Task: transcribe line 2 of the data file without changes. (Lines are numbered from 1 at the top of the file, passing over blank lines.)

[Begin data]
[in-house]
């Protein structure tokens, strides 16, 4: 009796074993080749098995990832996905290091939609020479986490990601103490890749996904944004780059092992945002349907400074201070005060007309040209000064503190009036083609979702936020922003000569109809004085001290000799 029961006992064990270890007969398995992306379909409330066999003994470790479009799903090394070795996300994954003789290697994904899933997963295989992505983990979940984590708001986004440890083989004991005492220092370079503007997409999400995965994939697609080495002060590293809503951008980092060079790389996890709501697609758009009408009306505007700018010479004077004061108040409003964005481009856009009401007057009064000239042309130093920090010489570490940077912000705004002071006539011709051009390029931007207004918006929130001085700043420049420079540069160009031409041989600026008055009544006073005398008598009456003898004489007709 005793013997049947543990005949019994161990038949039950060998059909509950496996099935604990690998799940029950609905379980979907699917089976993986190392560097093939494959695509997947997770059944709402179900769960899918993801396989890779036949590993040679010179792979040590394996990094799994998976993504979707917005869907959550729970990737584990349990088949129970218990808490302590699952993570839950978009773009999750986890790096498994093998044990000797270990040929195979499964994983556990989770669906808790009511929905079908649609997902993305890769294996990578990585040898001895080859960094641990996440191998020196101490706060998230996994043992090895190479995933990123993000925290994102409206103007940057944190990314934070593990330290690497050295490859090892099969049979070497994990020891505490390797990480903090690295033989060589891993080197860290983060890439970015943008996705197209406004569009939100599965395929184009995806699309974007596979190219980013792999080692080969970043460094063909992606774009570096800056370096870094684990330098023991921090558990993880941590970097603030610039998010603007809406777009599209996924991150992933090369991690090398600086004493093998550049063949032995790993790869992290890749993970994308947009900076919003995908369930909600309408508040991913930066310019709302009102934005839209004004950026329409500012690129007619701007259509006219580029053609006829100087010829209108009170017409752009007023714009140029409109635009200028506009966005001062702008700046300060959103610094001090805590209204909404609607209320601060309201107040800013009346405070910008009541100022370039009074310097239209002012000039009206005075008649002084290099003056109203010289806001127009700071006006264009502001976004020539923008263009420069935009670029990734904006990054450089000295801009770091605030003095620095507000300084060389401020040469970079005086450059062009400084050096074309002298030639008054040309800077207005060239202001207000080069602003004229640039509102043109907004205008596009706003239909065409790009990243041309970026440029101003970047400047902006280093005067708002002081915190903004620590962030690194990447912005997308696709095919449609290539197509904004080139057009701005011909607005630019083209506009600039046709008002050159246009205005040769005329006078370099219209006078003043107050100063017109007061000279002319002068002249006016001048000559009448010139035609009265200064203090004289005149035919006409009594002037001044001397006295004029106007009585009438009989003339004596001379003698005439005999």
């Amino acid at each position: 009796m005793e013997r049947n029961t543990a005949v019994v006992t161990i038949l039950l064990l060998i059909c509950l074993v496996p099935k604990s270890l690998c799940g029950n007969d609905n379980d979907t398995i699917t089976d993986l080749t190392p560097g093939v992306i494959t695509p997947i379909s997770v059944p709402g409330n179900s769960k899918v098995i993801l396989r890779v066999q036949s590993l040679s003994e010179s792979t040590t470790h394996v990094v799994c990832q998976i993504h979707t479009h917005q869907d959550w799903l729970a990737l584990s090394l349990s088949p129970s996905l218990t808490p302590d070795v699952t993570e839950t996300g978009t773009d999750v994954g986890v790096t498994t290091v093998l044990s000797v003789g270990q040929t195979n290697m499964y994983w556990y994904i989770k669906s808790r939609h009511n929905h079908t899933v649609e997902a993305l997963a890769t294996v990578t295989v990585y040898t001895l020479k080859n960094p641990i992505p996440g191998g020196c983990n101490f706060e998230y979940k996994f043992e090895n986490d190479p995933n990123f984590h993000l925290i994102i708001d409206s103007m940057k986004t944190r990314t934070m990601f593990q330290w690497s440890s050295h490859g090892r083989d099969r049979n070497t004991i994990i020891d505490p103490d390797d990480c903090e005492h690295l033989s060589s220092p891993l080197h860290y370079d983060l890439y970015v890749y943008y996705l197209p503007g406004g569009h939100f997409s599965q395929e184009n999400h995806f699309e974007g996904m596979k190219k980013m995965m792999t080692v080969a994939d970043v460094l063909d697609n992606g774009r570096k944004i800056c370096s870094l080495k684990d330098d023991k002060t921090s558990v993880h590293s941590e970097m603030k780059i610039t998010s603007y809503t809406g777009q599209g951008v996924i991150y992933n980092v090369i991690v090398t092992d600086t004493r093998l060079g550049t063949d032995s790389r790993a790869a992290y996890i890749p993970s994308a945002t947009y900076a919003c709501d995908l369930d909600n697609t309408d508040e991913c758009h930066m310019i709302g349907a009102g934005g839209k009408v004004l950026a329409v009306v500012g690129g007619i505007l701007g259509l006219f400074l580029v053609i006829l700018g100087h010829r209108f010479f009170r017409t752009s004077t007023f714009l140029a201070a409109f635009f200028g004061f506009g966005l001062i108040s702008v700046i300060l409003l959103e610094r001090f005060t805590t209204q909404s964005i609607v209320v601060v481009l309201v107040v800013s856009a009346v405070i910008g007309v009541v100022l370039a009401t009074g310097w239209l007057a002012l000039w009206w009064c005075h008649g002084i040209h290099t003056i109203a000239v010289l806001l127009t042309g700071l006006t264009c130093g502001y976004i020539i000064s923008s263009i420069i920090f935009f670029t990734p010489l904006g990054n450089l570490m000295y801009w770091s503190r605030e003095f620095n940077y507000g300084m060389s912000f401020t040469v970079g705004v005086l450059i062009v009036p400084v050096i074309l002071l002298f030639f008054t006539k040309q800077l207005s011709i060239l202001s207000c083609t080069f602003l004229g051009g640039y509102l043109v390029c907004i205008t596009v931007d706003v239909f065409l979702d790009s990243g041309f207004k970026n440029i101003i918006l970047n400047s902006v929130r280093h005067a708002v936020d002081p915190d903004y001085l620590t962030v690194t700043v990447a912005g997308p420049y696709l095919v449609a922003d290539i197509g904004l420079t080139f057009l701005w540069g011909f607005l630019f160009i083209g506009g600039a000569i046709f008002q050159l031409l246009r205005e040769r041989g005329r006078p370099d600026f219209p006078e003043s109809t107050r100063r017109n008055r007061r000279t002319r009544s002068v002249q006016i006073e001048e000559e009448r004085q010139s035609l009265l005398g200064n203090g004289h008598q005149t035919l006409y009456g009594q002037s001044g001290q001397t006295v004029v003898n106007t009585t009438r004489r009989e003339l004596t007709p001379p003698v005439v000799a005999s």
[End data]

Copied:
């Protein structure tokens, strides 16, 4: 009796074993080749098995990832996905290091939609020479986490990601103490890749996904944004780059092992945002349907400074201070005060007309040209000064503190009036083609979702936020922003000569109809004085001290000799 029961006992064990270890007969398995992306379909409330066999003994470790479009799903090394070795996300994954003789290697994904899933997963295989992505983990979940984590708001986004440890083989004991005492220092370079503007997409999400995965994939697609080495002060590293809503951008980092060079790389996890709501697609758009009408009306505007700018010479004077004061108040409003964005481009856009009401007057009064000239042309130093920090010489570490940077912000705004002071006539011709051009390029931007207004918006929130001085700043420049420079540069160009031409041989600026008055009544006073005398008598009456003898004489007709 005793013997049947543990005949019994161990038949039950060998059909509950496996099935604990690998799940029950609905379980979907699917089976993986190392560097093939494959695509997947997770059944709402179900769960899918993801396989890779036949590993040679010179792979040590394996990094799994998976993504979707917005869907959550729970990737584990349990088949129970218990808490302590699952993570839950978009773009999750986890790096498994093998044990000797270990040929195979499964994983556990989770669906808790009511929905079908649609997902993305890769294996990578990585040898001895080859960094641990996440191998020196101490706060998230996994043992090895190479995933990123993000925290994102409206103007940057944190990314934070593990330290690497050295490859090892099969049979070497994990020891505490390797990480903090690295033989060589891993080197860290983060890439970015943008996705197209406004569009939100599965395929184009995806699309974007596979190219980013792999080692080969970043460094063909992606774009570096800056370096870094684990330098023991921090558990993880941590970097603030610039998010603007809406777009599209996924991150992933090369991690090398600086004493093998550049063949032995790993790869992290890749993970994308947009900076919003995908369930909600309408508040991913930066310019709302009102934005839209004004950026329409500012690129007619701007259509006219580029053609006829100087010829209108009170017409752009007023714009140029409109635009200028506009966005001062702008700046300060959103610094001090805590209204909404609607209320601060309201107040800013009346405070910008009541100022370039009074310097239209002012000039009206005075008649002084290099003056109203010289806001127009700071006006264009502001976004020539923008263009420069935009670029990734904006990054450089000295801009770091605030003095620095507000300084060389401020040469970079005086450059062009400084050096074309002298030639008054040309800077207005060239202001207000080069602003004229640039509102043109907004205008596009706003239909065409790009990243041309970026440029101003970047400047902006280093005067708002002081915190903004620590962030690194990447912005997308696709095919449609290539197509904004080139057009701005011909607005630019083209506009600039046709008002050159246009205005040769005329006078370099219209006078003043107050100063017109007061000279002319002068002249006016001048000559009448010139035609009265200064203090004289005149035919006409009594002037001044001397006295004029106007009585009438009989003339004596001379003698005439005999």